Renault entered the MPV segment in 2015 with the launch of the Lodgy. Based on the same platform as the Duster, the Lodgy is a seven-seater MPV that has been designed to cater to family car buyers and fleet-owners alike. Apart from rivaling the likes of the Maruti Suzuki Ertiga and Honda Mobilio, it is a considerably more affordable people-mover than the Toyota Innova Crysta. Does it have what it takes to find a place in your garage? Let’s find out.
Practical seven-seater. Even the last row of seats is genuinely usable.
Fantastic ride quality. Feels at home on our broken roads.
Diesel engine offers great driveability and efficiency, whether you opt for the 85PS or 110PS tune.
Tumble forward second row captain seats and removable third row liberate up to 1,861-litres of luggage space.
No sliding second row seats. Average knee room for tall occupants.
Interior trim quality is better than the Duster’s, but is still average for a vehicle at this price.
Boxy styling makes its design very polarising. May not be to everyone’s taste.
No diesel AMT like the Duster.
Stand Out Features
110PS diesel engine mated to a six-speed manual transmission
Foldable and removable third seat row.
Adjustable lumbar support for the driver’s seat.
The Lodgy is a well-made, practical and efficient MPV. It shares traits like the robust build quality and fantastic ride quality with the Duster, and gets a diesel engine which is quite efficient in real world conditions.
"It’s also a great seven-seater for those cannot stretch their budget to get the expensive Innova Crysta."
The only drawbacks are its average interior quality and awkward styling, which reduce its appeal to private car owners, but it’s a great buy for fleet-owners.
On first impressions, the Renault Lodgy doesn’t come across as your typical Indian people mover. Indeed, it looks very van-like and that’s not a styling package that’s clicked with Indian buyers in the past. However, the Lodgy does look very European. The styling is simple but not drab and while it may look rather small in images, it’s quite large in person.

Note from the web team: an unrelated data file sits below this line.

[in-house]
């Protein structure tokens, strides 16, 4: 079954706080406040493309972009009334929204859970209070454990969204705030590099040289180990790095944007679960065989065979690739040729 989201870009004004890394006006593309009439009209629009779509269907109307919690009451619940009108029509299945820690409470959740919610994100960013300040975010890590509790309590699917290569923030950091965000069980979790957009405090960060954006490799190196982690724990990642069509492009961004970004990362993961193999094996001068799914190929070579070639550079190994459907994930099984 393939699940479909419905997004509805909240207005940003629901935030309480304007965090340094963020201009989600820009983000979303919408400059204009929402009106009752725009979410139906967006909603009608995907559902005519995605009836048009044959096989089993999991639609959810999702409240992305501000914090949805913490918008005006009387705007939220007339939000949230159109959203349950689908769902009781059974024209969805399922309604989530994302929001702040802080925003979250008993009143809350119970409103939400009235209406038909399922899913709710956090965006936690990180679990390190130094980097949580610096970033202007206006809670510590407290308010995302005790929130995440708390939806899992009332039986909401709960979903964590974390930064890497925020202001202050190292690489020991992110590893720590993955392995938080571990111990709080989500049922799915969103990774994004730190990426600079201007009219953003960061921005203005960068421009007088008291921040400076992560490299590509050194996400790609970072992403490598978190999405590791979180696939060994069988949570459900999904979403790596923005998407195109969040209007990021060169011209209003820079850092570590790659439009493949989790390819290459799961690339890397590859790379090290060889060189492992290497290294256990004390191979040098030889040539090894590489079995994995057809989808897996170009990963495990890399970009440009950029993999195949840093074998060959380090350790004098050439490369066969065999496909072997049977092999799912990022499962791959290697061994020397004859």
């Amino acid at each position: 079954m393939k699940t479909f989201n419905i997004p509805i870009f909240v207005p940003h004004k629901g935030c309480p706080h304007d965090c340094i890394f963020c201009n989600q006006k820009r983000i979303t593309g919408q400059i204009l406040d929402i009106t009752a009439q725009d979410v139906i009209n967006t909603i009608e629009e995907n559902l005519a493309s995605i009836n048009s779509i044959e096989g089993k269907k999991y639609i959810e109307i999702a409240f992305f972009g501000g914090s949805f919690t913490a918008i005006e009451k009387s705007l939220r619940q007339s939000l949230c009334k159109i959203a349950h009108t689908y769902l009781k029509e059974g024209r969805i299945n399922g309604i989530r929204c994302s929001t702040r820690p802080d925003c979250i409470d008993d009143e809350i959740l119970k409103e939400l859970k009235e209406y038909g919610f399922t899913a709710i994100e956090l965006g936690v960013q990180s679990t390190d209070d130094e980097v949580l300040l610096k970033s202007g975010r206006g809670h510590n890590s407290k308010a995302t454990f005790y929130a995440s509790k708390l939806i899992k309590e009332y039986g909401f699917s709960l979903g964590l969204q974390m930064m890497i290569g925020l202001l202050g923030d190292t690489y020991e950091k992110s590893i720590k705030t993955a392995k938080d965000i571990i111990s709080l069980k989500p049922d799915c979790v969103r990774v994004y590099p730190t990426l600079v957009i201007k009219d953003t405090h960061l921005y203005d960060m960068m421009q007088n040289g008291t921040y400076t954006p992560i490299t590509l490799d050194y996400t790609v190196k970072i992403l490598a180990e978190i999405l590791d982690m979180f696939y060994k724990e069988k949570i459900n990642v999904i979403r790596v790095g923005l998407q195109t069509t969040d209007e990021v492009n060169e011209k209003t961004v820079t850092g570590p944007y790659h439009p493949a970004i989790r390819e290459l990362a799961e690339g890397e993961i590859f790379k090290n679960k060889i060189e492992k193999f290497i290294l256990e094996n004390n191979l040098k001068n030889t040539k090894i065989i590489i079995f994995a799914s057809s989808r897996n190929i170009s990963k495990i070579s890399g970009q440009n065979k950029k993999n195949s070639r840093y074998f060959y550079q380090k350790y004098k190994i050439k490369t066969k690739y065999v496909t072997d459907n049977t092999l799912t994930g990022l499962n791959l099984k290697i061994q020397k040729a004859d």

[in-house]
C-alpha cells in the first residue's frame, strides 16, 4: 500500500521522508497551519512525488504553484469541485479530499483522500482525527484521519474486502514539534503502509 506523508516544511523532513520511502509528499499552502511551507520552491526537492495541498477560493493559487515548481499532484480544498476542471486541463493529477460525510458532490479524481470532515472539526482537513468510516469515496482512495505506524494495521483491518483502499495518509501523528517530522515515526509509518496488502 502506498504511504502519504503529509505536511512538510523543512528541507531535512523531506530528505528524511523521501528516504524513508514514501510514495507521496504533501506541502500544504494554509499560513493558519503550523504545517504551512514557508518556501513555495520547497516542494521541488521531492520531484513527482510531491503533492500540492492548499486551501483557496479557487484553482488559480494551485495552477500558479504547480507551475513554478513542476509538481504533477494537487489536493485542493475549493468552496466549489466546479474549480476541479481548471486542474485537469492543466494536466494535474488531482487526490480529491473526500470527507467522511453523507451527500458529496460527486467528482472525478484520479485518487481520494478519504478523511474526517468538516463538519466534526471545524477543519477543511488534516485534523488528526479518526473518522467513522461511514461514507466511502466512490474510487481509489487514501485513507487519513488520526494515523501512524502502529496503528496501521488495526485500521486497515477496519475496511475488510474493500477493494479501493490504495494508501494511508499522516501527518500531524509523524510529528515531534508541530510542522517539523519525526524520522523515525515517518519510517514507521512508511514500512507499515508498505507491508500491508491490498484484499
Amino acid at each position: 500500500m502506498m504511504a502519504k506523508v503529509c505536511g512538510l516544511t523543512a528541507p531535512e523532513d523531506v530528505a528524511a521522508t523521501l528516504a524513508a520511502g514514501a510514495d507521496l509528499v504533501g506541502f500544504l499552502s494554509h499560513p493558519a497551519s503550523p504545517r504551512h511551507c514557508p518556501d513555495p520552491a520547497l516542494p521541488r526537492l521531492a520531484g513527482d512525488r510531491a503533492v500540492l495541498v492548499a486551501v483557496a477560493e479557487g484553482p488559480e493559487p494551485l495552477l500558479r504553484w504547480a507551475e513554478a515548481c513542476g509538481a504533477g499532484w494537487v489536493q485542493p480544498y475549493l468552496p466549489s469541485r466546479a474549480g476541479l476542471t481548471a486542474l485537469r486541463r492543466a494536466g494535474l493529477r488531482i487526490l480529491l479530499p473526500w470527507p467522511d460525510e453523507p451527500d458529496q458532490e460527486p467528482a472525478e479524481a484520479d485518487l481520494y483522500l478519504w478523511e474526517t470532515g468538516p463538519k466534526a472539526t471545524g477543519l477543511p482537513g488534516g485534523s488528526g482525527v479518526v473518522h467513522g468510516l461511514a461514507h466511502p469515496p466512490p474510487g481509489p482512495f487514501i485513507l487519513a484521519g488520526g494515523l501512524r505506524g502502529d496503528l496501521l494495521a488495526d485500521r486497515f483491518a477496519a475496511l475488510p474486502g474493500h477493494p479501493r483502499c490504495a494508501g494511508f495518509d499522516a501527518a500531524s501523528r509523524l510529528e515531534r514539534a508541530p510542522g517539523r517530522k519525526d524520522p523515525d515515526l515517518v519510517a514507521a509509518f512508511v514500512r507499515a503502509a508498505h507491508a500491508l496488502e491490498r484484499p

In fact, the side profile is where you get the Lodgy’s sense of size as it measures nearly 4.5 metres in length, and more than that (4522mm) in the Stepway guise. Also, while the boxy design may suggest that this is a van, the Lodgy doesn’t use sliding rear doors.
Opt for the Stepway variant and the Lodgy does look a lot snazzier thanks to the custom detailing. Highlights include some chrome studs on the front grille, faux skid plates, some silver accents on the sides and Stepway insignia.
15-inch wheels come as standard and as expected, they do look a little small when riding below a vehicle as big as the Lodgy. But opt for the 110PS Lodgy Stepway RxZ and you get a more size-appropriate set of 16-inch wheels wrapped in 195/55 section tyres.
The rear end does look rather plain with the spaceship-shaped tail lights making it easy to identify the Lodgy from the rear. From a design standpoint, the Renault Lodgy is purely functional. It doesn’t get projector headlamps or LED exterior lighting to add a touch of the wow factor, and that may be a turn off for some buyers.
The to-the-point styling of the exterior is an indication of what you can expect inside the Lodgy. The first word that comes to mind is familiar. Renault has employed a lot of the Duster’s parts inside the cabin.
So the steering wheel, the medianav infotainment system, aircon controls and vents are shared. While there’s no problem in their integration, the overall quality feels very industrial. A lot of hard and squeaky plastics have been used throughout the cabin. Yes, you can have leather seats and leather on the gear lever and steering wheel along with a few chrome touches, but at no point will you deem any of this premium.
However, if a functional cabin is what Renault was going for, they’ve done the job right. Available as a 7- or 8-seater, the Renault Lodgy has a fairly well-planned cabin, for the most part. In fact, a major talking point of this MPV is the last row.
Even when compared to much larger and more expensive MPVs like the Toyota Innova Crysta, it’s the Renault Lodgy that delivers the most accommodating third row experience. Apart from offering the most headroom, it’s also generous in terms of shoulder and knee room.
Seat Base Length
Seat Base Width
Seat Back Height
Seat Base Height From Floor
Even getting in and out of the third row is easy as both middle row seats tumble forward. The second row seats aren’t too large either, giving the rearmost occupants a good view ahead.
Seat Base Width
Seat Base Length
Seat Back Height
However, the last row benefits in the Lodgy have come by compromising comfort in the second row. For one, in the seven seater variant, i.e. the Captain Seats variant, the smaller seats aren’t comfortable for passengers of a large frame and they don’t slide! Even the shoulder and knee room is among the lowest in the segment, making you wonder if the compromise is worth it. After all, the third row is less likely to be used than the second and is generally a space kept to accommodate the kids. Had the middle row been slidable, this wouldn’t have been a sticking point.